Fifth Sunday in Lent

So far on my Lenten journey, I’ve managed to memorize Psalms 51, 121, and 42, and I’ve read Psalm 46. This past week I worked through Psalm 42, which has been a great exercise for me.

First of all, as I mentioned last week, I love the image of thirsting after God. This longing to spend more time with God has been really present this busy and hectic semester. I’ve truly appreciated the opportunity to sit quietly in contemplative prayer. There, quietly gathered together to focus on God, I’ve been blessed to listen to God and also to have some deeply meaningful reflections with members of the seminary community.

Second, in reflecting on life and situations I’ve been a part of or even witnessed (Haiti and Japan, for example), I have seen suffering. Unfortunately, it is all too often a part of life. Thinking about these times, I’ve come to appreciate this psalm’s questions and honest frustration: “I say to God, my rock, ‘Why have you forgotten me? Why must I walk about mournfully because the enemy oppresses me?’” The psalmist is freely about to express himself, but he also maintains his faith in God – the God who is the God of his life, his rock, and his help.

In spite of frustrations, pain and suffering, the psalmist is still able to praise God because he remembers God’s goodness and faithfulness. Now this is raw and unapologetic wrestling with the difficult questions of life – naming the problem, the hurt and the pain and asking God point-blank, “where are you?” I think we often feel like we cannot wrestle with God like this – that we cannot ask questions of God or call God to task, but the psalms invite us to pray deeply and honestly, voicing our concerns and airing our frustrations so we can once again praise God. I think we would be wise to learn from these ancient prayers.

In response to this psalm, I would like to tackle Psalm 145, but I am hesitant to do so since it is so full of praise. I think I should like to dwell a bit longer in the penitential and contemplative mood of Lent before springing into Easter joy – at least as far as my psalm choices are concerned! So, instead, I will work on 130, which has long been a favorite:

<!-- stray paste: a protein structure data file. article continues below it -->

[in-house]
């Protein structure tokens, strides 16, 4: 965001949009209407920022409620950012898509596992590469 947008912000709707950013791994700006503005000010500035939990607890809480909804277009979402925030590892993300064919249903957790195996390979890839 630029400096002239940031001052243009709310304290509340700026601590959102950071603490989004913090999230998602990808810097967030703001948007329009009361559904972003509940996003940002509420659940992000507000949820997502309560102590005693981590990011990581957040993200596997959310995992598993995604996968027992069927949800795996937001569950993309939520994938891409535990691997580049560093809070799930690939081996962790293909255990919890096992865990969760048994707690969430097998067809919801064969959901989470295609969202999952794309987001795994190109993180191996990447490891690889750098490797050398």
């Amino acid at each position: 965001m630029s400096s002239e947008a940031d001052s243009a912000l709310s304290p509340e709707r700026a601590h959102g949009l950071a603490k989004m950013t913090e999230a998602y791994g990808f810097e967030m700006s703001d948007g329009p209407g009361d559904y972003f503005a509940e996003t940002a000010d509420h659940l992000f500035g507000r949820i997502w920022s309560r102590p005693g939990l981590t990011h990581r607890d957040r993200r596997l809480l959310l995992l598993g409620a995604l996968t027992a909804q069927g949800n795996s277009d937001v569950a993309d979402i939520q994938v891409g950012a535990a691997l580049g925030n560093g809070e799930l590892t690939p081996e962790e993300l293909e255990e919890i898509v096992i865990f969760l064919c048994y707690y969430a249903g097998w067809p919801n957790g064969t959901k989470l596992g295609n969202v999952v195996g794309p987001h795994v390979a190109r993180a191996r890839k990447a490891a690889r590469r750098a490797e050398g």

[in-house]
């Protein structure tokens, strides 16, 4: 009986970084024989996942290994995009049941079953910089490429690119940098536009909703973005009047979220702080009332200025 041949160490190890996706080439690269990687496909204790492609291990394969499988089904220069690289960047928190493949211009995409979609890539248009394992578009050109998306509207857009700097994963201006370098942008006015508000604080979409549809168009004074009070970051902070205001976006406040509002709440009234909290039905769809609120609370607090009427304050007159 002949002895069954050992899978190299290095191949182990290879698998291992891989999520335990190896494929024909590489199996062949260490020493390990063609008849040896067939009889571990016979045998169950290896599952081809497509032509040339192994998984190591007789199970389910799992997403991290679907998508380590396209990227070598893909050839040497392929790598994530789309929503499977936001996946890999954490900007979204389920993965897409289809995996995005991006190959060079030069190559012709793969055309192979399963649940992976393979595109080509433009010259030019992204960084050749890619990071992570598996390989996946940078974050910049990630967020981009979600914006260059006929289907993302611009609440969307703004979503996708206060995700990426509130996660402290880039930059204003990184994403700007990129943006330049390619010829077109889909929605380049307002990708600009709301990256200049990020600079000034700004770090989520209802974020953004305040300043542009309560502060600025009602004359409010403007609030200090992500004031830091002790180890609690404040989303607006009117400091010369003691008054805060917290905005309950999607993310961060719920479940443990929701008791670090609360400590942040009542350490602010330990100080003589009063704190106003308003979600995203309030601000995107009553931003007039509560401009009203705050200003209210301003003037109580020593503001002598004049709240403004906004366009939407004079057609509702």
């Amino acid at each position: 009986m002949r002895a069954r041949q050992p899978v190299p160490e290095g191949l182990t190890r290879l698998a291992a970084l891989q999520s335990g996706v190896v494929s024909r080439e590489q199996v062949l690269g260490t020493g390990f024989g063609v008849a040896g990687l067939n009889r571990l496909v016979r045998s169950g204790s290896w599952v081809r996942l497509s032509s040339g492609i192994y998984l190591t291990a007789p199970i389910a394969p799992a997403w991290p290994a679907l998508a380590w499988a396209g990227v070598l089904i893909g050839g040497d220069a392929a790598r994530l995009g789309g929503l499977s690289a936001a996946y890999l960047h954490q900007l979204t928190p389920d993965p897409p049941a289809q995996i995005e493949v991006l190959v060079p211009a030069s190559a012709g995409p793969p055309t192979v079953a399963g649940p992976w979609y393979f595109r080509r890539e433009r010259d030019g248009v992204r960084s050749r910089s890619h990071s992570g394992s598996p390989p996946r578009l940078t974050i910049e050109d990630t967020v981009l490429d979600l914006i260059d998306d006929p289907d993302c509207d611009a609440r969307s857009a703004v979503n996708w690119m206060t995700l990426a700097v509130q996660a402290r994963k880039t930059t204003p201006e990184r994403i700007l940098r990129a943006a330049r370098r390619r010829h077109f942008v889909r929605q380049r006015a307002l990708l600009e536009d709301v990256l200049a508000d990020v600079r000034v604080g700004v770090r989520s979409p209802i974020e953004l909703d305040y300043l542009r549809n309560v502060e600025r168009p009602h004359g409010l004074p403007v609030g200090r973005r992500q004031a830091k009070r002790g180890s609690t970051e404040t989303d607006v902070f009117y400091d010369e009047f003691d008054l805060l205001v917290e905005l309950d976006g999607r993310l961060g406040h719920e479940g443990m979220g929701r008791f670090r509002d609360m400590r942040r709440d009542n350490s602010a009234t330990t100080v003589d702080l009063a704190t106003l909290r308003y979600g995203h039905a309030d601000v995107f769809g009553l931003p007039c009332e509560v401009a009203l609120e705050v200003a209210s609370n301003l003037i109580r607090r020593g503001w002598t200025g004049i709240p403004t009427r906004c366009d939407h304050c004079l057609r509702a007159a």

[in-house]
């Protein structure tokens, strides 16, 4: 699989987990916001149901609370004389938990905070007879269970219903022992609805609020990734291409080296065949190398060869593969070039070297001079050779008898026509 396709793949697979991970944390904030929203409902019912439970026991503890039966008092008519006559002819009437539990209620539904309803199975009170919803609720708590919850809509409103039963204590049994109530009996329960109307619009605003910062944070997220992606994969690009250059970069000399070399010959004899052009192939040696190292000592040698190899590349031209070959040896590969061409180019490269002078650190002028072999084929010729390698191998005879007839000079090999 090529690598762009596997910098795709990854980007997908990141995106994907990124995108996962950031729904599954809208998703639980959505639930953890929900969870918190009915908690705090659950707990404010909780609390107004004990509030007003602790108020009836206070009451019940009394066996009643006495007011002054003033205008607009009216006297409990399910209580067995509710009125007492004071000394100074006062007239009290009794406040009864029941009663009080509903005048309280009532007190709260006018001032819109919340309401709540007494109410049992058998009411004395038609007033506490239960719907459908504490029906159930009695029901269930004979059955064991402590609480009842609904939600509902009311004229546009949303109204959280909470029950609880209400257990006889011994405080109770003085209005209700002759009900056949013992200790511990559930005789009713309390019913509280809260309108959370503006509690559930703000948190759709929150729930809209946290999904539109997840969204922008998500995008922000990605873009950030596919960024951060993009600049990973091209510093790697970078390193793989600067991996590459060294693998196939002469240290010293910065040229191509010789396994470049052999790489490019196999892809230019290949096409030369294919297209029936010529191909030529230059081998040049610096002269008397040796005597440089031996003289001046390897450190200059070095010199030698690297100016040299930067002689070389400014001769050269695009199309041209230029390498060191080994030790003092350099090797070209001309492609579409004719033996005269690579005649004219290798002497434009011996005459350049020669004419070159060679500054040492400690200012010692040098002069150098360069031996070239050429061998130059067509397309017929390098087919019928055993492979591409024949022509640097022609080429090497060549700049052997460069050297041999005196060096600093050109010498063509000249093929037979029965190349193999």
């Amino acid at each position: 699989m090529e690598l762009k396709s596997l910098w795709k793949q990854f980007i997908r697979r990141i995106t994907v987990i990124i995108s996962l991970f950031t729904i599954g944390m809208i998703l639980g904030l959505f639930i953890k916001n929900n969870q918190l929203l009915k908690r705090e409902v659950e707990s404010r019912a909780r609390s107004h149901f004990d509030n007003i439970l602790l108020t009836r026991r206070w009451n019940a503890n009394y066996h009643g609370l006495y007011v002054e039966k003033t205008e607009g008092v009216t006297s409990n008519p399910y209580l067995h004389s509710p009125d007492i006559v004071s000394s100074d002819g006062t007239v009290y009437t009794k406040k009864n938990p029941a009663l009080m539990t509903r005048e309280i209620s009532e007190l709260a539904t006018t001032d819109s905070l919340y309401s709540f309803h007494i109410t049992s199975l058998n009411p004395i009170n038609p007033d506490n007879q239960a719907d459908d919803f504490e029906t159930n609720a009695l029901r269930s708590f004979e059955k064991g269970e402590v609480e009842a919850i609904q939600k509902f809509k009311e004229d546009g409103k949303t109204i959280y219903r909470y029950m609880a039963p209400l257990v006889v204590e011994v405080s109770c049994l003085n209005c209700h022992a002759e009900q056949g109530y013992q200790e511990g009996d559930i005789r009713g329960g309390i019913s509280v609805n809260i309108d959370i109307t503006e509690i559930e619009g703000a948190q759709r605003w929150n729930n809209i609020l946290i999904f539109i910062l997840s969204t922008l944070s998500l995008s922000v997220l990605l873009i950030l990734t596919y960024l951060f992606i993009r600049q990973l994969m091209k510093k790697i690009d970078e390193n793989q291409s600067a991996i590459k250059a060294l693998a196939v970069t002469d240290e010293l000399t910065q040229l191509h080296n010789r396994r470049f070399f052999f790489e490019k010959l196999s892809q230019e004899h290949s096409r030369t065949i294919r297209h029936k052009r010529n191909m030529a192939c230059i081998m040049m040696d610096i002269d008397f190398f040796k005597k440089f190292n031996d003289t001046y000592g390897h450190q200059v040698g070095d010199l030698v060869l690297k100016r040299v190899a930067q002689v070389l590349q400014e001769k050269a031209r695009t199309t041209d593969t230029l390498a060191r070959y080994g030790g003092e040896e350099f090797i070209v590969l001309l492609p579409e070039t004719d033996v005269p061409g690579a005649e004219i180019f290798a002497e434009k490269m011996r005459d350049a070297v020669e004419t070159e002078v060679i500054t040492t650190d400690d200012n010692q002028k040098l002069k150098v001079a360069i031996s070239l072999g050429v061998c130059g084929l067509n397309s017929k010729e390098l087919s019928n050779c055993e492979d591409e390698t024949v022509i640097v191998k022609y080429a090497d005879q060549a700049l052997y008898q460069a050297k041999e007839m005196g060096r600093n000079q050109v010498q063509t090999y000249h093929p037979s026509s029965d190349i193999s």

Psalm 130:
1 Out of the depths I cry to you, O LORD.
2 Lord, hear my voice! Let your ears be attentive to the voice of my supplications!
3 If you, O LORD, should mark iniquities, Lord, who could stand?
4 But there is forgiveness with you, so that you may be revered.
5 I wait for the LORD, my soul waits, and in his word I hope;
6 my soul waits for the Lord more than those who watch for the morning, more than those who watch for the morning.
7 O Israel, hope in the LORD! For with the LORD there is steadfast love, and with him is great power to redeem.
8 It is he who will redeem Israel from all its iniquities.

It’s also quite appropriate since I’ve been thinking a lot about being made righteous through the cross of Christ and God’s grace – not through my own actions. Stay tuned to see what I learn from Psalm 130! Peace!

© 2011. Annabelle Peake. All rights reserved.

I stumbled across this prayer a while ago and I really liked it, so I thought I’d post it for others to think about. Dietrich Bonhoeffer wrote this while imprisoned in Berlin at Tegel Prison. I can only say I admire his life and work immensely and I believe he is a wonderful example from whom we can learn a great deal.

Prayer

,,Gott, zu Dir rufe ich in der Frühe des Tages.
Hilf mir beten und meine Gedanken sammeln zu Dir;
Ich kann es nicht allein.
In mir ist es finster, aber bei Dir ist das Licht;
Ich bin einsam, aber Du verlässt mich nicht;
Ich bin kleinmütig, aber bei Dir ist die Hilfe;
Ich bin unruhig, aber bei Dir ist der Friede;
In mir ist Bitterkeit, aber bei Dir ist Geduld;
Ich verstehe Deine Wege nicht, aber Du weißt den Weg für mich.
Amen.” – Dietrich Bonhoeffer, Morgengebet

“O God, early in the morning I cry to you.
Help me to pray and gather my thoughts to you, I cannot do it alone.
In me it is dark, but with you there is light;
I am lonely, but you do not desert me;
My courage fails me, but with you there is help;
I am restless, but with you there is peace;
in me there is bitterness, but with you there is patience;
I do not understand your ways, but you know the way for me.
Amen.” – Dietrich Bonhoeffer, Morning Prayer

%d bloggers like this: